The city of Rowlett, Texas, experienced an unauthorized wastewater ...
Lumberyard site assumes new purpose, builds new WWTP
When the city of Malibu, Calif., decided to turn a former lumberyard site into a high-end shopping center, it needed to build a wastewater treatment plant (WWTP) to serve the 30,000-sq-ft retail center, as no city wastewater treatment facility was available. The new plant had to meet Los Angeles Regional Water Quality Board (RWQB) water quality requirements and stringent subsurface discharge requirements. (The California Code of Regulations Title 22 was established in 1969 by the California Department of Health Services, and the state’s nine RWQBs set stringent quality and usage standards for recycled water.)
The treatment system had to meet total nitrogen limits of 3 mg/L because of the site’s environmentally sensitive area designation by the city’s Department of Environmental Health and the RWQB. This is one of the lowest total nitrogen limits in the country for an onsite wastewater treatment system.
The stringent wastewater discharge limits required technology capable of handing that type of treatment. The engineering team of Ensitu Eng. and Design and Integrated Performance Consultants Inc. (IPC) selected a membrane bioreactor (MBR) system and Vari-Cant jet aeration system from Siemens.
An extensive drip irrigation dispersal system, including more than 40,000 ln ft of drip tubing configured in 10 drip dispersal zones with automated controls, also was incorporated into the design to serve the future Malibu Legacy Park. Designed to handle up to 17,000 gal per day (gpd), the onsite system collects and treats the wastewater generated from the shopping and dining complex before onsite recycling via the drip irrigation system.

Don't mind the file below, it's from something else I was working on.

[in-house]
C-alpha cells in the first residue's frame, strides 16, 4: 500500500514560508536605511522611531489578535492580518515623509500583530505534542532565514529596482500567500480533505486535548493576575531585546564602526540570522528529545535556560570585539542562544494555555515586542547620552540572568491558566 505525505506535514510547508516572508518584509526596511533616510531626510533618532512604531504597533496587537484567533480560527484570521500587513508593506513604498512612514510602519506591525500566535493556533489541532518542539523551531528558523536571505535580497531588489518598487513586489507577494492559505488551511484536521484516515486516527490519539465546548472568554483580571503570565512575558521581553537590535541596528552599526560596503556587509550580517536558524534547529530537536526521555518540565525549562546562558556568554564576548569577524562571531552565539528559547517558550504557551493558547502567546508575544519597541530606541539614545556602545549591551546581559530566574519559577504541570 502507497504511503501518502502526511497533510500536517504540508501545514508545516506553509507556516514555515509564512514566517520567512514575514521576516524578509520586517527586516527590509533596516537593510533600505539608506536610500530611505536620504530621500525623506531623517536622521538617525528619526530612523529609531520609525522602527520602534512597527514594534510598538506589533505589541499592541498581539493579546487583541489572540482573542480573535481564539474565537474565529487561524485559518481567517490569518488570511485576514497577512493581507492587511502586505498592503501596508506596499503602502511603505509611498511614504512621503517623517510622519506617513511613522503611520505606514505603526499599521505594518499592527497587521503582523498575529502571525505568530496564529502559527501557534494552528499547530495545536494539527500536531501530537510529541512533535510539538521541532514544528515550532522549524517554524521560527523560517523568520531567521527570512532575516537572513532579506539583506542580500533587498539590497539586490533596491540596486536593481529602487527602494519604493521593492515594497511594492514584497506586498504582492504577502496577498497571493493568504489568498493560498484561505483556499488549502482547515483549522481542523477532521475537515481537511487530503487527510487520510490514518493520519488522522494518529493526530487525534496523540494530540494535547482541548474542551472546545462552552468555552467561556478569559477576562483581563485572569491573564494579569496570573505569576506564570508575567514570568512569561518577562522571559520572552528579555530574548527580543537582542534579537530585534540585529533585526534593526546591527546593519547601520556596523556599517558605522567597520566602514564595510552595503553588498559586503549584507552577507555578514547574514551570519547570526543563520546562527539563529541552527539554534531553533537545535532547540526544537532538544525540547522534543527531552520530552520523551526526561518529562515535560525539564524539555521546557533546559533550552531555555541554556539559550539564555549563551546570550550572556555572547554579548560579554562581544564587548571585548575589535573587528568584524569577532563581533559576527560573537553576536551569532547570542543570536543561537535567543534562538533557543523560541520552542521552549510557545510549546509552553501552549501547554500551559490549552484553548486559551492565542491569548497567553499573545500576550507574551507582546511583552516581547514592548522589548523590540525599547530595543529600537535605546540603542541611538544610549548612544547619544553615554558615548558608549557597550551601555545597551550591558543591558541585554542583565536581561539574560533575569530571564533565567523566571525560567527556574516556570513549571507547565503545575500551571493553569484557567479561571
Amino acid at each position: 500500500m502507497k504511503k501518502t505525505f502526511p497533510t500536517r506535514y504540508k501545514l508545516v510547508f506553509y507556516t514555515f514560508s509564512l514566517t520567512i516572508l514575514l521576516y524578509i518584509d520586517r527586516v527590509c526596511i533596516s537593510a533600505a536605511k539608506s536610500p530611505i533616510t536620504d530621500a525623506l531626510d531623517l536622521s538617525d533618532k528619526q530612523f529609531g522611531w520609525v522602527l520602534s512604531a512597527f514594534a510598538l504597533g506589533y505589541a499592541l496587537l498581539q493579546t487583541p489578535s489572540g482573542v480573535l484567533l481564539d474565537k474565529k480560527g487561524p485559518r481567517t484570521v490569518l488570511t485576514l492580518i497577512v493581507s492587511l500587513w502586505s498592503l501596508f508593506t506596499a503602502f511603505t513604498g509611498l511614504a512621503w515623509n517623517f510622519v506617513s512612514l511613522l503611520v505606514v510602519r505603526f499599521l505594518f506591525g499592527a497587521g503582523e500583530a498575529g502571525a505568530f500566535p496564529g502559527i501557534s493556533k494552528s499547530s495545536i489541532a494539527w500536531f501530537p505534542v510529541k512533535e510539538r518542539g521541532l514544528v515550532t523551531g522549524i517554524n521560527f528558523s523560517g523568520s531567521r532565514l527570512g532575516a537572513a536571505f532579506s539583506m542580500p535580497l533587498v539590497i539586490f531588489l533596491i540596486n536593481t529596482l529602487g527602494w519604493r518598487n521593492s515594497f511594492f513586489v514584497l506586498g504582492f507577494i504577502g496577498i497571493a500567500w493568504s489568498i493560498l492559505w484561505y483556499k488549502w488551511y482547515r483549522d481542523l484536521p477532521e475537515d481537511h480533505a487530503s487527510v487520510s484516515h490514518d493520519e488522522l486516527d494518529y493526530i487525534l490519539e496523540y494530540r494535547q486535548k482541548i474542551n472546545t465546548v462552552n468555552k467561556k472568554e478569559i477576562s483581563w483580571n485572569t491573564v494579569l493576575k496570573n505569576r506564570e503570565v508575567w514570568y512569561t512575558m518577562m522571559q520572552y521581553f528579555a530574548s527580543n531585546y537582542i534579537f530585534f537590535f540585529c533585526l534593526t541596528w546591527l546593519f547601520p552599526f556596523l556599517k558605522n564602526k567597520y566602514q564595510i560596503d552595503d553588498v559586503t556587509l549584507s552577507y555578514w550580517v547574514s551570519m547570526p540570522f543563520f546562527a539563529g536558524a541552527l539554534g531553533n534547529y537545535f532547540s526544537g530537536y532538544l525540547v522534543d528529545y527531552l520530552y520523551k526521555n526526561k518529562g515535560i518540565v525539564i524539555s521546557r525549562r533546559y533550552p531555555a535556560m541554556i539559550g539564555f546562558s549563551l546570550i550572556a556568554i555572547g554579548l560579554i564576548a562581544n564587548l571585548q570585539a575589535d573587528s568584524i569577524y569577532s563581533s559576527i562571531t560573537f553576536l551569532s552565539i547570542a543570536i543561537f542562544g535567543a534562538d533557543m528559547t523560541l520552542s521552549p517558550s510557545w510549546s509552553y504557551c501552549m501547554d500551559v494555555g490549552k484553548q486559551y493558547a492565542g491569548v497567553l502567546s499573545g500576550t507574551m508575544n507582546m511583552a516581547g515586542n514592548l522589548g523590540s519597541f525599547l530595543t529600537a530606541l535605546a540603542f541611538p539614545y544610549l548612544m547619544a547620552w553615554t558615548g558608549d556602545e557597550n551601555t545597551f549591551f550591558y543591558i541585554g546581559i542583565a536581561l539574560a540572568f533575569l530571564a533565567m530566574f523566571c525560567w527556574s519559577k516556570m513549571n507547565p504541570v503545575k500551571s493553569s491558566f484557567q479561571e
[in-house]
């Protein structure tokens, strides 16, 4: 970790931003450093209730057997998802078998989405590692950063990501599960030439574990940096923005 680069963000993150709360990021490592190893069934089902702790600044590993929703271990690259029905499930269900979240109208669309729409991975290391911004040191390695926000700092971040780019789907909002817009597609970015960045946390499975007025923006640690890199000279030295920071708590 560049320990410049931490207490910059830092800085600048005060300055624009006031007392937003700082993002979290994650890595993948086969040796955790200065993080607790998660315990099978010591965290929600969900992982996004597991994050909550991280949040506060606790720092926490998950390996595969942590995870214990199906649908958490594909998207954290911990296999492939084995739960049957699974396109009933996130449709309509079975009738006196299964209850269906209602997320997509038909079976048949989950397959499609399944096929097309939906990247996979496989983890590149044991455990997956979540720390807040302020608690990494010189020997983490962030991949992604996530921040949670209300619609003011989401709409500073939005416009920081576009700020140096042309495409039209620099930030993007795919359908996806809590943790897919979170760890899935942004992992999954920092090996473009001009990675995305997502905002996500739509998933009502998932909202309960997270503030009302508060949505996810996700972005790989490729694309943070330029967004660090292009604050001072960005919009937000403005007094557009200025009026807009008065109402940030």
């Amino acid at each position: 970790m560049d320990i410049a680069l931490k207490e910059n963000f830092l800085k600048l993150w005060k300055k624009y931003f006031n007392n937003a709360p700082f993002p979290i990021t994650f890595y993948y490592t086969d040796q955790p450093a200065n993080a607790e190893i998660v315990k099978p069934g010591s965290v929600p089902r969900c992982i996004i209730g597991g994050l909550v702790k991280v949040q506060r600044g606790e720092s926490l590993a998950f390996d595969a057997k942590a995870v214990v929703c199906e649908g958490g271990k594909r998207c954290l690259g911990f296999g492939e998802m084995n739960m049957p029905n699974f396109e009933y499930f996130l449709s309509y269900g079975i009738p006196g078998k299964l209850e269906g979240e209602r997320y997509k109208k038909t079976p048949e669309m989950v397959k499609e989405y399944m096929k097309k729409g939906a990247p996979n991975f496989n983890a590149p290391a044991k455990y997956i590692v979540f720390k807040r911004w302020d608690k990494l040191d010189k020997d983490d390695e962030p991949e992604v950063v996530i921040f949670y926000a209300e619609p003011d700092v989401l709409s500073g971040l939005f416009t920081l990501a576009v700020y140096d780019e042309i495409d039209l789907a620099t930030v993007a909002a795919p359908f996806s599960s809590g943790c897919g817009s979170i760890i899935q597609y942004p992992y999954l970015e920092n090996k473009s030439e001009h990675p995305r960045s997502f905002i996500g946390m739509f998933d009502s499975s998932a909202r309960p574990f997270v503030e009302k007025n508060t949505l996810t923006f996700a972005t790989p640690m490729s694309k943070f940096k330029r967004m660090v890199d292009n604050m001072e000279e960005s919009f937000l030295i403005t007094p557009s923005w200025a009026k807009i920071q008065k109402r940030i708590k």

Because of space limitations, the MBR system had to be installed below ground—the first Siemens MBR system constructed this way. The project’s contractor, Integrated Water Services Inc. (IWS), installed the concrete vaults first and then the MBR components later when they arrived at the site. Other project challenges included dewatering and treating several million gallons of groundwater before discharge to the Malibu Lagoon under National Pollutant Discharge Elimination System permit regulations, and installing extensive shoring systems to secure the deep excavations for the tanks and treatment equipment.
As the permit and discharge requirements were resolved, the system design had to be modified to meet the final treatment objectives. Ensitu, IPC, IWS, Malibu Lumber LLC and Siemens worked together during the final design process, making adjustments to the schedule and construction requirements. This ensured that the retail facility opened on schedule and that the WWTP performed according to design and permit requirements.
“This was truly a team effort, with Siemens supporting us from start to finish,” said Jay Alman, vice president of IWS. “Their project management was first-rate. Because we had very little room for storage, equipment deliveries had to be accurate and on time. In my opinion, [the team] went above and beyond to meet a very tight delivery schedule.”
Started up in April 2009, the WWTP has been producing excellent results. The recycled water irrigates the adjacent property, Legacy Park, which is a 15-acre site that soon will serve as a community park and double as a catch basin to capture and clean storm water runoff. The wastewater plant is treating approximately 12,000 gpd of wastewater, and the entire process is monitored with a sophisticated computer system housed in its own small building on the site. It is producing Title 22 water quality and is meeting the stringent total nitrogen removal limit of less than 3 mg/L.
The two-story, open-air Malibu Lumber Yard Mall was designed with the environment in mind: Plants are suited to the coastal climate, wood comes from sustainable forests and decomposed granite is used instead of asphalt in the parking lot. Low-flow faucets and toilets and water-wise landscaping preserve precious water supplies. The builders also used materials once produced at the former lumberyard. This sustainable project is enhanced further by a wastewater treatment system that discharges nothing to the environment except clean water.